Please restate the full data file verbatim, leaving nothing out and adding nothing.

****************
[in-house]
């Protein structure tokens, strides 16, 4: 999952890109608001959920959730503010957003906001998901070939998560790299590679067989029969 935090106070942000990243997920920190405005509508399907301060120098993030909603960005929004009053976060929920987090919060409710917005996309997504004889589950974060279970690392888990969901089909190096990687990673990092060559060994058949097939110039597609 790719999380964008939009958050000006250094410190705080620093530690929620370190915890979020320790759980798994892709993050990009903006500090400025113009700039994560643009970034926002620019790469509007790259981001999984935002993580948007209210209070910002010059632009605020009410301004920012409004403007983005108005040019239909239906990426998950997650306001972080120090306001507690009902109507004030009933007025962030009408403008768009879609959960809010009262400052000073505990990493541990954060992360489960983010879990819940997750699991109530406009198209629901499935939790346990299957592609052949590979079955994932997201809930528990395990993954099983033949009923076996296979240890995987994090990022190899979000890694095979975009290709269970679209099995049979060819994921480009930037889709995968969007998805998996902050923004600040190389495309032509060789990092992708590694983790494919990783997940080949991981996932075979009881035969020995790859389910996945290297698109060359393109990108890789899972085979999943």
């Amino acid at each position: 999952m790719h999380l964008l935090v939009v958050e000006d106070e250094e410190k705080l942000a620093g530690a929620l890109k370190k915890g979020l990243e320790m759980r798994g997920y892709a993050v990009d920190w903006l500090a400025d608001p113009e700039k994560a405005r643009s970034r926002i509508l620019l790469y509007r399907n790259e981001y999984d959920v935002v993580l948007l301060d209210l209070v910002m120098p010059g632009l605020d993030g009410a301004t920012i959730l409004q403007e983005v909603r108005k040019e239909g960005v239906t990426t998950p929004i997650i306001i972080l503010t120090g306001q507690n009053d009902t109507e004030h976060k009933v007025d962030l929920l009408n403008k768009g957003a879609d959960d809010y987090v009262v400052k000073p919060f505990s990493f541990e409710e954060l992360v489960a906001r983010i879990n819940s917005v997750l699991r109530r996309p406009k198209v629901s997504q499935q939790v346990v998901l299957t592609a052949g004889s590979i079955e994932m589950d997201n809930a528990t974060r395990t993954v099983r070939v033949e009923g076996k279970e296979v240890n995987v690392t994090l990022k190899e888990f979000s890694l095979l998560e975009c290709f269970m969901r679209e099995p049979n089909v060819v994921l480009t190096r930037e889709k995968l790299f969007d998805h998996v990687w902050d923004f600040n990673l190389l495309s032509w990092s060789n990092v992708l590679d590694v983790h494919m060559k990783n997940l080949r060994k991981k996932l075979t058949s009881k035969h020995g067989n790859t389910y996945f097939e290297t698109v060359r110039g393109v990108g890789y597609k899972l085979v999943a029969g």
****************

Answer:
[in-house]
């Protein structure tokens, strides 16, 4: 999952890109608001959920959730503010957003906001998901070939998560790299590679067989029969 935090106070942000990243997920920190405005509508399907301060120098993030909603960005929004009053976060929920987090919060409710917005996309997504004889589950974060279970690392888990969901089909190096990687990673990092060559060994058949097939110039597609 790719999380964008939009958050000006250094410190705080620093530690929620370190915890979020320790759980798994892709993050990009903006500090400025113009700039994560643009970034926002620019790469509007790259981001999984935002993580948007209210209070910002010059632009605020009410301004920012409004403007983005108005040019239909239906990426998950997650306001972080120090306001507690009902109507004030009933007025962030009408403008768009879609959960809010009262400052000073505990990493541990954060992360489960983010879990819940997750699991109530406009198209629901499935939790346990299957592609052949590979079955994932997201809930528990395990993954099983033949009923076996296979240890995987994090990022190899979000890694095979975009290709269970679209099995049979060819994921480009930037889709995968969007998805998996902050923004600040190389495309032509060789990092992708590694983790494919990783997940080949991981996932075979009881035969020995790859389910996945290297698109060359393109990108890789899972085979999943």
């Amino acid at each position: 999952m790719h999380l964008l935090v939009v958050e000006d106070e250094e410190k705080l942000a620093g530690a929620l890109k370190k915890g979020l990243e320790m759980r798994g997920y892709a993050v990009d920190w903006l500090a400025d608001p113009e700039k994560a405005r643009s970034r926002i509508l620019l790469y509007r399907n790259e981001y999984d959920v935002v993580l948007l301060d209210l209070v910002m120098p010059g632009l605020d993030g009410a301004t920012i959730l409004q403007e983005v909603r108005k040019e239909g960005v239906t990426t998950p929004i997650i306001i972080l503010t120090g306001q507690n009053d009902t109507e004030h976060k009933v007025d962030l929920l009408n403008k768009g957003a879609d959960d809010y987090v009262v400052k000073p919060f505990s990493f541990e409710e954060l992360v489960a906001r983010i879990n819940s917005v997750l699991r109530r996309p406009k198209v629901s997504q499935q939790v346990v998901l299957t592609a052949g004889s590979i079955e994932m589950d997201n809930a528990t974060r395990t993954v099983r070939v033949e009923g076996k279970e296979v240890n995987v690392t994090l990022k190899e888990f979000s890694l095979l998560e975009c290709f269970m969901r679209e099995p049979n089909v060819v994921l480009t190096r930037e889709k995968l790299f969007d998805h998996v990687w902050d923004f600040n990673l190389l495309s032509w990092s060789n990092v992708l590679d590694v983790h494919m060559k990783n997940l080949r060994k991981k996932l075979t058949s009881k035969h020995g067989n790859t389910y996945f097939e290297t698109v060359r110039g393109v990108g890789y597609k899972l085979v999943a029969g």